“Y’all ’bout to turn shit up
I’m ’bout to tear shit down
I’m ’bout to air shit out
Now what the fuck they gon’ say now?”
– Kanye West
Tonight I was watching Game 5 of the NBA Finals. Right after the Spurs took a nine point lead over the Heat to end the first half this three minute Samsung ad aired. The ad consisted of Jay-Z in a room discussing his new album with Hip Hop legends Timbaland, Rick Rubin, Pharrell, and Swizz Beatz. The said album had never been hinted at to the general public; no singles, interviews, or rumors of any sort that hinted at Jay-Z’s first solo album since 2009’s The Blueprint 3 would be dropping in just 17 days. Through out the entirety of the video snippets of at least 5 songs can be heard, with the process of the vocals and/or production being showcased along with Jay-Z hashing over the concepts and themes of the albums with cross-genre music genius, Rick Rubin, something that Rubin had also done with Kanye West before Yeezus was released.
In the video, Jay-Z defines Hip Hop as a certain type of emotion, I agree with him but I usually use the word “energy” although I do believe we mean the same thing. This is very central to the point that Jay-Z’s new album, Magna Carta Holy Grail, and Kanye’s Yeezus appear to have the same dark ambient, minimalist, primeval sound, that I privately predicted would blow up when A$AP Rocky blew up. Much like when Kanye blew up about ten years ago, A$AP Rocky’s sound became the most sought after and predominate sounds across Hip Hop and other genres. Rapping for these beats usually comes from a very deep part of a person where only words that carry a lot of meaning with the poet are used. This keeps a very genuine authentic feel that stems from creativity, spontaneity, and discontent (one of the, if not the most common emotion found in Hip Hop) that I and many other Hip Hop heads have been yearning for years. With names such as Jay-Z and Kanye West now using this we can expect much more music that stems from somewhere deep with in the poet. This won’t just be kept in the medium of music but it will spread to other expressions of self, much like when supergroups became even more discussed when Watch the Throne was released. When Kanye West and Jay-Z teamed up to drop Watch the Throne in 2011 many supergroups were formed such as Wu-Block which consists of MCs Ghostface Killah and Sheek Louch, and M.A.R.S. which consists of Cormega, Action Bronson, Roc Marciano, and Saigon, this idea then crossed over to other mediums such as comedy where Dave Chappelle and Chris Rock started planning on touring together but only ended up doing a few shows at comedy clubs. They said they thought of this idea because of the Watch the Throne album.
When discussing the concept and themes behind the album with Rick Rubin, Jay-Z says it deals with maneuvering around one’s life with both successes and failures. It is something that Jay-Z has dealt with in his music his whole career but has been much more predominant with his newest songs. “Open Letter” dealt with him being on the attack while addressing being patronized for his business deals and his private life, on his remix of Kendrick Lamar’s “Bitch, Don’t Kill My Vibe” he showcased his political efficacy, on “100$ Bill” off The Great Gatsby soundtrack reiterated the above but on a more aggressive tone.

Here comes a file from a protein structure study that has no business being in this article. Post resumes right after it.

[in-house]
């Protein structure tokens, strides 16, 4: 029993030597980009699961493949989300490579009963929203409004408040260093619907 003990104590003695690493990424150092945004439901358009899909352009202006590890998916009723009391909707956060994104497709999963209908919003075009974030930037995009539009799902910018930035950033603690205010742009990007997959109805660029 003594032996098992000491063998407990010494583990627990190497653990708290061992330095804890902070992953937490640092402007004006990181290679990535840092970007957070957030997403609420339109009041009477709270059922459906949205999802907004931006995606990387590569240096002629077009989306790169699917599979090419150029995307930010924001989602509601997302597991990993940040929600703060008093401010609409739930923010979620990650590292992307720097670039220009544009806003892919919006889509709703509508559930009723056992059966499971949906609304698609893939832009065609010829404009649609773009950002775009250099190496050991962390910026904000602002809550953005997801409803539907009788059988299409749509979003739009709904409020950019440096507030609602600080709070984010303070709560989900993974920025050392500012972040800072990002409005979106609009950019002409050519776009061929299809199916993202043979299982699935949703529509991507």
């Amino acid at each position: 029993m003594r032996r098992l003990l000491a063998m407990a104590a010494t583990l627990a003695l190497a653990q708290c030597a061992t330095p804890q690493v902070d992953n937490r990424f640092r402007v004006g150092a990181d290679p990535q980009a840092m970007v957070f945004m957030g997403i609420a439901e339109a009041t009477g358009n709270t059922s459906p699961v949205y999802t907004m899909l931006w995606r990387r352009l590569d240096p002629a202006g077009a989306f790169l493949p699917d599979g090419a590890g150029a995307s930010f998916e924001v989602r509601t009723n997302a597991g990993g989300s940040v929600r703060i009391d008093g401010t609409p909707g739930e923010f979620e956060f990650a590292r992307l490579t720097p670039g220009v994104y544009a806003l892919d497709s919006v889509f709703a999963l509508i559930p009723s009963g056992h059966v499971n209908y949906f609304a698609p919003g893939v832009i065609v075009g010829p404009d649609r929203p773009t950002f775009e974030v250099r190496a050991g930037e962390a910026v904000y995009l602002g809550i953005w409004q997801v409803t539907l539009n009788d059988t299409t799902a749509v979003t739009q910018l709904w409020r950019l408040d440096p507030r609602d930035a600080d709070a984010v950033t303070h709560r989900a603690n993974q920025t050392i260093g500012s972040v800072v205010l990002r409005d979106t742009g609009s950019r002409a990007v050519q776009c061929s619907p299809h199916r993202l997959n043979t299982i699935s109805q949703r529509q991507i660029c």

One other interesting thing Jay-Z said was how the rules need to be rewritten for the digital age. The release of Magna Carta Holy Grail and Yeezus are very similar as both were not promoted until a few weeks before the release date and still little was given away about the projects. Kanye sited his reason for keeping his album under wraps was that he was done with trying to sell records and he just wanted to make music, Jay-Z never directly answered this question but my guess is that he is attempting to rewrite the rules of how music is made and presented in the digital age. Many music connoisseurs like myself really enjoy physical media as its something tactile and can be used to set the mood with the booklet(s), case, and disc(s). Just a few days ago I was thinking about how an album could be released in away that could encapsulate the qualities that are exclusive with digital media. For instance, something that is exclusive to physical media is the fact that their are pieces to an album that you can touch, feel, and hold that can give off the mood of the album, something that can be done with digital music is having a larger focus on the visual aesthetics, where videos accommodate the music much like music videos but take on the easier-to-watch quality that are central to what a gif is. These videos would be more cryptic and have more levels just like the songs it accompanies. It would be more like the visualizer on iTunes, something that is more open to interpretation like the song and can be viewed many times over with a certain cryptic subliminal unpredictable quality. One other exclusive quality to digital media is the financial freedom of no packaging. No cases, booklets, discs, plastic wrap, or distributors to hike up the price of an album. The release of MCHG takes this idea into account, it is free to the first million Samsung Galaxy S III, 4, and Note II users via app three days before anyone else can get it. This financial freedom allows for companies such as Samsung to take control of music releases because they can use their own outlet and give exclusives out to their users much like how they are handling the release of MCHG. More control to corporations is a very bad thing in my opinion but it can be better for the artists and for further exploration of digital media.